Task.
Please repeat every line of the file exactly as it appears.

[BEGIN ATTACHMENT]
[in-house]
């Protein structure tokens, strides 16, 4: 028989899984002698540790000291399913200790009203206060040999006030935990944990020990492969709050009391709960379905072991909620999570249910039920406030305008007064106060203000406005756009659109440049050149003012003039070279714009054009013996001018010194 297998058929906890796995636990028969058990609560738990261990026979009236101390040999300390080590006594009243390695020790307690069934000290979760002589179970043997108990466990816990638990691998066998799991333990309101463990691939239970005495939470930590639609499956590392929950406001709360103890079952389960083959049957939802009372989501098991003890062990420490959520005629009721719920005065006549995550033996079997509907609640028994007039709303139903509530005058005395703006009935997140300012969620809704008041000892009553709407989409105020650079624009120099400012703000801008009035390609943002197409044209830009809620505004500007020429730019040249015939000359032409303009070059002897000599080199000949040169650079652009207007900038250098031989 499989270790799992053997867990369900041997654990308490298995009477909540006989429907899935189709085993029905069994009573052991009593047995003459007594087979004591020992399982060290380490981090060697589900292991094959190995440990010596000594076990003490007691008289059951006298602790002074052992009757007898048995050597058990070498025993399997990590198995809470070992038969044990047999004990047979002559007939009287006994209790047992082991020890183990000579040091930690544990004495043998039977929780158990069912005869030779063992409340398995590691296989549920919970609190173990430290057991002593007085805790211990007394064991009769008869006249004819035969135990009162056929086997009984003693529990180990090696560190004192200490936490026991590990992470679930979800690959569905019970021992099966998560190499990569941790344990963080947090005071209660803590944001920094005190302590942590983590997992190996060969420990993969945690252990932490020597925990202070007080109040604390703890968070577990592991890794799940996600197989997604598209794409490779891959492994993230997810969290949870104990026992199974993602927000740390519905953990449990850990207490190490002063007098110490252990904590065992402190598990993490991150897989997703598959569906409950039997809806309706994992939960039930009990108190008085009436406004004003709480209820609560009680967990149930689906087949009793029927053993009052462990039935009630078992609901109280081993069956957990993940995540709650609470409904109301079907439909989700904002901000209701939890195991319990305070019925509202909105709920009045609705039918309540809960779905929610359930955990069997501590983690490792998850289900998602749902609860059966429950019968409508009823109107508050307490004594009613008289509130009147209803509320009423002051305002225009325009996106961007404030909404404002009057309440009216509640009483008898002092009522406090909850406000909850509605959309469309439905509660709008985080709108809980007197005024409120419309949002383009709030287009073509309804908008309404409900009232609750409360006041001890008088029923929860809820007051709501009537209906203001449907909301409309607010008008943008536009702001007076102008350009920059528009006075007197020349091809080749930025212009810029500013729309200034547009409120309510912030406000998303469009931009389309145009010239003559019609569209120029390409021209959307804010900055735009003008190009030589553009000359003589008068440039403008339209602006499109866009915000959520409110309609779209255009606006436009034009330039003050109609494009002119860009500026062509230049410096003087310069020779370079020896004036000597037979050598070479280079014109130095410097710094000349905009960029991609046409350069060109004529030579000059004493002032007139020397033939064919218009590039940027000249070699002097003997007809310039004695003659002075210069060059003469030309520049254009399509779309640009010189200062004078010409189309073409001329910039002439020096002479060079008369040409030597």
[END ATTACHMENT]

[in-house]
């Protein structure tokens, strides 16, 4: 028989899984002698540790000291399913200790009203206060040999006030935990944990020990492969709050009391709960379905072991909620999570249910039920406030305008007064106060203000406005756009659109440049050149003012003039070279714009054009013996001018010194 297998058929906890796995636990028969058990609560738990261990026979009236101390040999300390080590006594009243390695020790307690069934000290979760002589179970043997108990466990816990638990691998066998799991333990309101463990691939239970005495939470930590639609499956590392929950406001709360103890079952389960083959049957939802009372989501098991003890062990420490959520005629009721719920005065006549995550033996079997509907609640028994007039709303139903509530005058005395703006009935997140300012969620809704008041000892009553709407989409105020650079624009120099400012703000801008009035390609943002197409044209830009809620505004500007020429730019040249015939000359032409303009070059002897000599080199000949040169650079652009207007900038250098031989 499989270790799992053997867990369900041997654990308490298995009477909540006989429907899935189709085993029905069994009573052991009593047995003459007594087979004591020992399982060290380490981090060697589900292991094959190995440990010596000594076990003490007691008289059951006298602790002074052992009757007898048995050597058990070498025993399997990590198995809470070992038969044990047999004990047979002559007939009287006994209790047992082991020890183990000579040091930690544990004495043998039977929780158990069912005869030779063992409340398995590691296989549920919970609190173990430290057991002593007085805790211990007394064991009769008869006249004819035969135990009162056929086997009984003693529990180990090696560190004192200490936490026991590990992470679930979800690959569905019970021992099966998560190499990569941790344990963080947090005071209660803590944001920094005190302590942590983590997992190996060969420990993969945690252990932490020597925990202070007080109040604390703890968070577990592991890794799940996600197989997604598209794409490779891959492994993230997810969290949870104990026992199974993602927000740390519905953990449990850990207490190490002063007098110490252990904590065992402190598990993490991150897989997703598959569906409950039997809806309706994992939960039930009990108190008085009436406004004003709480209820609560009680967990149930689906087949009793029927053993009052462990039935009630078992609901109280081993069956957990993940995540709650609470409904109301079907439909989700904002901000209701939890195991319990305070019925509202909105709920009045609705039918309540809960779905929610359930955990069997501590983690490792998850289900998602749902609860059966429950019968409508009823109107508050307490004594009613008289509130009147209803509320009423002051305002225009325009996106961007404030909404404002009057309440009216509640009483008898002092009522406090909850406000909850509605959309469309439905509660709008985080709108809980007197005024409120419309949002383009709030287009073509309804908008309404409900009232609750409360006041001890008088029923929860809820007051709501009537209906203001449907909301409309607010008008943008536009702001007076102008350009920059528009006075007197020349091809080749930025212009810029500013729309200034547009409120309510912030406000998303469009931009389309145009010239003559019609569209120029390409021209959307804010900055735009003008190009030589553009000359003589008068440039403008339209602006499109866009915000959520409110309609779209255009606006436009034009330039003050109609494009002119860009500026062509230049410096003087310069020779370079020896004036000597037979050598070479280079014109130095410097710094000349905009960029991609046409350069060109004529030579000059004493002032007139020397033939064919218009590039940027000249070699002097003997007809310039004695003659002075210069060059003469030309520049254009399509779309640009010189200062004078010409189309073409001329910039002439020096002479060079008369040409030597």